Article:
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Interpreting the results of linear regression

Our last post showed how to obtain the least-squares solution for linear regression and discussed the idea of sampling variability in the best estimates for the coefficients. In this post, we continue the discussion about uncertainty in linear regression — both in the estimates of individual linear regression coefficients and the quality of the overall fit.

Specifically, we’ll discuss how to calculate the 95% confidence intervals and p-values from hypothesis tests that are output by many statistical packages like python’s statsmodels or R. An example with code is provided at the end.

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Try Caffe pre-installed on a VirtualBox image

A previous post showed beginners how to try out deep learning libraries by

  1. using an Amazon Machine Image (AMI) pre-installed with deep learning libraries
  2. setting up a Jupyter notebook server to play with said libraries

If you have VirtualBox and Vagrant, you can follow a similar procedure on your own computer. The advantage is that you can develop locally, then deploy on an expensive AWS EC2 gpu instance when your scripts are ready.
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Start deep learning with Jupyter notebooks in the cloud

Want a quick and easy way to play around with deep learning libraries? Puny GPU got you down? Thanks to Amazon Web Services (AWS) — specifically, AWS Elastic Compute Cloud (EC2) — no data scientist need be left behind.

Jupyter/IPython notebooks are indispensable tools for learning and tinkering. This post shows how to set up a public Jupyter notebook server in EC2 and then access it remotely through your web browser, just as you would if you were using a notebook launched from your own laptop.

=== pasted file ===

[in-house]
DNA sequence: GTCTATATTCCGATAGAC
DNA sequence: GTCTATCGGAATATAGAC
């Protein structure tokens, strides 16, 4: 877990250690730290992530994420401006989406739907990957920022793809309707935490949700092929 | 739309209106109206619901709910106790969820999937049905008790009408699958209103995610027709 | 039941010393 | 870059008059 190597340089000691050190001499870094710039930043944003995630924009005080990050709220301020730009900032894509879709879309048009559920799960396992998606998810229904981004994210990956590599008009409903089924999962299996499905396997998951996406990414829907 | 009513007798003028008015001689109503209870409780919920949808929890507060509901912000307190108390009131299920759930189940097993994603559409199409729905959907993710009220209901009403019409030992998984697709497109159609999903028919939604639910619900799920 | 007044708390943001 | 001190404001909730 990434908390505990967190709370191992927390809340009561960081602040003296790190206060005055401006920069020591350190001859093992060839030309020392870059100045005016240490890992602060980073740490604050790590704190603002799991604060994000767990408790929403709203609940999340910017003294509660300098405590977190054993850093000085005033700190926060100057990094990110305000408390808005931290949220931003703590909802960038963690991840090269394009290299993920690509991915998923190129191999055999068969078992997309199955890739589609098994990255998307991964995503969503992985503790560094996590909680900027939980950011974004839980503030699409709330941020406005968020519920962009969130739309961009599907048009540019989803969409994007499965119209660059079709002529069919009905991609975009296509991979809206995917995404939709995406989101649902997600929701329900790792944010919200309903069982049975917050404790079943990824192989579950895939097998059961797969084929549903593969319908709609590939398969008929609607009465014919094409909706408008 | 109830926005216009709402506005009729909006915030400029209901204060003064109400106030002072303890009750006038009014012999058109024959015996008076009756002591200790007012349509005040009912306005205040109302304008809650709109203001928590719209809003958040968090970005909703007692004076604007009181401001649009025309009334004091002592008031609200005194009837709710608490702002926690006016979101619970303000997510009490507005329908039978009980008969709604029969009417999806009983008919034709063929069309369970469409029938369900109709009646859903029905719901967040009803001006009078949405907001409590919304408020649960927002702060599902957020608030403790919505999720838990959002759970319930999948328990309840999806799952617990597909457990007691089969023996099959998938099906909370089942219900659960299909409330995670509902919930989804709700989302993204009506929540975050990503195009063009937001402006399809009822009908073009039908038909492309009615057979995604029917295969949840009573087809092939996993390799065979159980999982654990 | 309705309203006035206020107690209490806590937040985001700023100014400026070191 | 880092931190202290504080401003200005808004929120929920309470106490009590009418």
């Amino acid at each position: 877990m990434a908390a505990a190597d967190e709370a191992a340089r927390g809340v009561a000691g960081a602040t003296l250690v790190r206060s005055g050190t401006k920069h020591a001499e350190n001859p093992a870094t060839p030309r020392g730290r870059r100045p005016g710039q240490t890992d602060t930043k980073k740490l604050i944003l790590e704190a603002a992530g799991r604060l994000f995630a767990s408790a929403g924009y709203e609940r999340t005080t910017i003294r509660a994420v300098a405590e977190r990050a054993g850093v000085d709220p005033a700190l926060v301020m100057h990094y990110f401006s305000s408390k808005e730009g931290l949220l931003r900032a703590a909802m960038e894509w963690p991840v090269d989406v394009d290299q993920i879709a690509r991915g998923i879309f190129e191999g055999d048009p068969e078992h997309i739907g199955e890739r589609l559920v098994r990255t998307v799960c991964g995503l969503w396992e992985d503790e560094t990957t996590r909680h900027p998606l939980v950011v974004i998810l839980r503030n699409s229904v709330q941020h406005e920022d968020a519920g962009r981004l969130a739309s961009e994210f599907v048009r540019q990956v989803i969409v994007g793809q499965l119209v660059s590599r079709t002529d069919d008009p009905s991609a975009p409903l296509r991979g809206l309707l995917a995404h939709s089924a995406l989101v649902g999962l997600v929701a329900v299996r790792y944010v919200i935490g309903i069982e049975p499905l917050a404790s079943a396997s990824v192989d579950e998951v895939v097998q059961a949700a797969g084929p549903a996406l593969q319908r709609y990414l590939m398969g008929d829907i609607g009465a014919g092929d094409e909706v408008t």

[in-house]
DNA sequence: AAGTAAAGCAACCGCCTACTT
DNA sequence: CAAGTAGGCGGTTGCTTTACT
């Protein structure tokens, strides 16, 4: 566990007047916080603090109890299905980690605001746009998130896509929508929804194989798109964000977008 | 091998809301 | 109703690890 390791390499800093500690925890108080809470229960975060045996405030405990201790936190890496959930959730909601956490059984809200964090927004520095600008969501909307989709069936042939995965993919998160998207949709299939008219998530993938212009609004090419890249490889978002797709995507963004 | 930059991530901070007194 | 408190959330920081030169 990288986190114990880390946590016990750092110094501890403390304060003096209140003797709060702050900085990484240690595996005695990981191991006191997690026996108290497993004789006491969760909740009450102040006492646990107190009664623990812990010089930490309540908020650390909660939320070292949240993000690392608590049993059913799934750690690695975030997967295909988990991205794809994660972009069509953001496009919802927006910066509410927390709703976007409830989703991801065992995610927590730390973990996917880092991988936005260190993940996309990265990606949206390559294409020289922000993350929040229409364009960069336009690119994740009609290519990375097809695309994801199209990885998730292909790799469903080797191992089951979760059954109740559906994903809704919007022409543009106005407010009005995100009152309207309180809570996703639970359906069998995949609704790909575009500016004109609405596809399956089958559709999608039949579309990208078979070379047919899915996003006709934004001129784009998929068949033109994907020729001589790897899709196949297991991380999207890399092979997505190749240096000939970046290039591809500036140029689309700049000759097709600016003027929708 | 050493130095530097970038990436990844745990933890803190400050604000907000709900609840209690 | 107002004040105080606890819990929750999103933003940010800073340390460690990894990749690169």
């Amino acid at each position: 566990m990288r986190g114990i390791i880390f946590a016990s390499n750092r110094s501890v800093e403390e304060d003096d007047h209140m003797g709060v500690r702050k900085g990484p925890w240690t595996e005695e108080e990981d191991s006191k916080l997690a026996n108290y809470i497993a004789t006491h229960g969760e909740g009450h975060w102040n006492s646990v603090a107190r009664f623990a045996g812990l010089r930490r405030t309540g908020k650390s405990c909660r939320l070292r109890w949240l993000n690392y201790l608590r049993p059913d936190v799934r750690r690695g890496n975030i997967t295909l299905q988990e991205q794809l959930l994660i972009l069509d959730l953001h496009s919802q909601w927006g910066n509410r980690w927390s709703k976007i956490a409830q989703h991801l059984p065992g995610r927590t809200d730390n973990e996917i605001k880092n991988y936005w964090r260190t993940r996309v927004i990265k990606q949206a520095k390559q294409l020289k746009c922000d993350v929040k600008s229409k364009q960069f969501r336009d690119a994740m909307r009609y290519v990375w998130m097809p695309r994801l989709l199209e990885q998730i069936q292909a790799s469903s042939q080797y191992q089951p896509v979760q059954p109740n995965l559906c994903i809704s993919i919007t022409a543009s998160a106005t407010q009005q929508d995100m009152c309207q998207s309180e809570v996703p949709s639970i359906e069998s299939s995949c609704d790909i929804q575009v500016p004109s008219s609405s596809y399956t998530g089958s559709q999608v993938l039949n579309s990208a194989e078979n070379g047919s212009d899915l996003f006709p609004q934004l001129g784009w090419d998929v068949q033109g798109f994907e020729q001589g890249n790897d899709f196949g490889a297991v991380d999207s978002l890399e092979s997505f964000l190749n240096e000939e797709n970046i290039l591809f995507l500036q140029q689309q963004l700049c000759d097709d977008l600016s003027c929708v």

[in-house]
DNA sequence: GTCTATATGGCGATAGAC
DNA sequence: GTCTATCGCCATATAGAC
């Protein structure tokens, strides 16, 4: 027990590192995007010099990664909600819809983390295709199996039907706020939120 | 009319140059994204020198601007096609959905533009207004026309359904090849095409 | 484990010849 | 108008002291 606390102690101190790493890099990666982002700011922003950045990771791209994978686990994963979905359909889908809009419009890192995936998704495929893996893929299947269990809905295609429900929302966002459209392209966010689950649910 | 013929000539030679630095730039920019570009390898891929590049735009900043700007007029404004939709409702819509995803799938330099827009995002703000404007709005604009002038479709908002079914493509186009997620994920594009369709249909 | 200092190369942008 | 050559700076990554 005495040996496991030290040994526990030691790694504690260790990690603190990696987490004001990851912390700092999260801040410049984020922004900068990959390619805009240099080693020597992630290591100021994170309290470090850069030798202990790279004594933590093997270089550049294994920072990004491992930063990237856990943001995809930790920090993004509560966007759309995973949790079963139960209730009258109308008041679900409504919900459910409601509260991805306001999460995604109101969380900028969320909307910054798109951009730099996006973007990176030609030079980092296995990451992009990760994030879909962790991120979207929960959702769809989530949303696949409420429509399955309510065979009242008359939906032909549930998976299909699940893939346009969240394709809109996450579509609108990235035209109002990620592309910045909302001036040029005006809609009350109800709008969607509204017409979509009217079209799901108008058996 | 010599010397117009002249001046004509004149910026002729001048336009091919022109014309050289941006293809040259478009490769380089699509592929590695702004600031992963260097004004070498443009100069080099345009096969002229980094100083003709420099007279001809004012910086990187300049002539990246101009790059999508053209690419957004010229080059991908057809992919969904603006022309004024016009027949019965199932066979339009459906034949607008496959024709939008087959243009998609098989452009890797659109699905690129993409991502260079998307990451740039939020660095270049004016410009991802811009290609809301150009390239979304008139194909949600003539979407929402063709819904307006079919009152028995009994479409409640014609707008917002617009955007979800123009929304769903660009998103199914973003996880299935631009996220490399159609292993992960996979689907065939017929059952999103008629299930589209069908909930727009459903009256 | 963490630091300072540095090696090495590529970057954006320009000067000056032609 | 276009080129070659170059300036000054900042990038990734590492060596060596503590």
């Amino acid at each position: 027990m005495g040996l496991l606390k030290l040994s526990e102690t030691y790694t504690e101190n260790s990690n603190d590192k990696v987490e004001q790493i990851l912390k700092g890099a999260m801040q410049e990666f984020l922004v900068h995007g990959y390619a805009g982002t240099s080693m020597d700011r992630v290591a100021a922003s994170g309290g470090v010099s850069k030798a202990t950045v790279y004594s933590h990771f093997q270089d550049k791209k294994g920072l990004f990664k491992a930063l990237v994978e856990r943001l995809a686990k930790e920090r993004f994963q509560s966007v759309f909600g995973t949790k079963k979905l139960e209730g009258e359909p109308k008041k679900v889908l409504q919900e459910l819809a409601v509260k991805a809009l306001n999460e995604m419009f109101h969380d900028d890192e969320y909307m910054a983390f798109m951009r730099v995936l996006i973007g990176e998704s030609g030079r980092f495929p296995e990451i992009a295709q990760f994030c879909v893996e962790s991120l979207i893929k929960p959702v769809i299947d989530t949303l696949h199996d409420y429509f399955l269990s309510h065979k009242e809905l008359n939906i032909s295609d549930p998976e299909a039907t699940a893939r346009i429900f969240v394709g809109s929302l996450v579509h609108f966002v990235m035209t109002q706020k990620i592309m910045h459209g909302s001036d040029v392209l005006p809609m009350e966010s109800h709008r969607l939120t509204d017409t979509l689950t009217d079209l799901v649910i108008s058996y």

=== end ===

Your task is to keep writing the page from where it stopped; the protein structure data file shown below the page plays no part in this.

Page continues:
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Dotfiles for peace of mind

Reinstalling software and configuring settings on a new computer is a pain. After my latest hard drive failure set the stage for yet another round of download-extract-install and configuration file twiddling, it was time to overhaul my approach. "Enough is enough!"

This post walks through

  1. how to back up and automate the installation and configuration process
  2. how to set up a minimal framework for data science

We’ll use a dotfiles repository on Github to illustrate both points in parallel.

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Support Vector Machines for classification

To whet your appetite for support vector machines, here’s a quote from machine learning researcher Andrew Ng:

“SVMs are among the best (and many believe are indeed the best) ‘off-the-shelf’ supervised learning algorithms.”

Andrew Ng

Professor Ng covers SVMs in his excellent Machine Learning MOOC, a gateway for many into the realm of data science, but leaves out some details, motivating us to put together some notes here to answer the question:

“What are the support vectors in support vector machines?”

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Build a web scraper for a literature search – from soup to nuts

Code, references, and examples of this project are on Github.

In this post, I’ll describe the soup to nuts process of automating a literature search in Pubmed Central using R.

It feels deeply satisfying to sit back and let the code do the dirty work.

Is it as satisfying as a bowl of red-braised beef noodle soup with melt-in-your-mouth tendons from Taipei’s Yong Kang Restaurant (featured image)?

If you have to do a lit search like this more than once, then I have to say the answer is yes — unequivocally, yes.
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A review of the online course “Introduction to Big Data with Apache Spark”

This is a review of Introduction to Big Data with Apache Spark (CS100.1x), the first in a two-part series introducing the big data processing engine, Spark.

The one month-long MOOC was offered on edX for the first time in June 2015, and its sequel, Scalable Machine Learning (CS190.1x) is currently under way.

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Still from a lecture in “Introduction to Big Data with Apache Spark”

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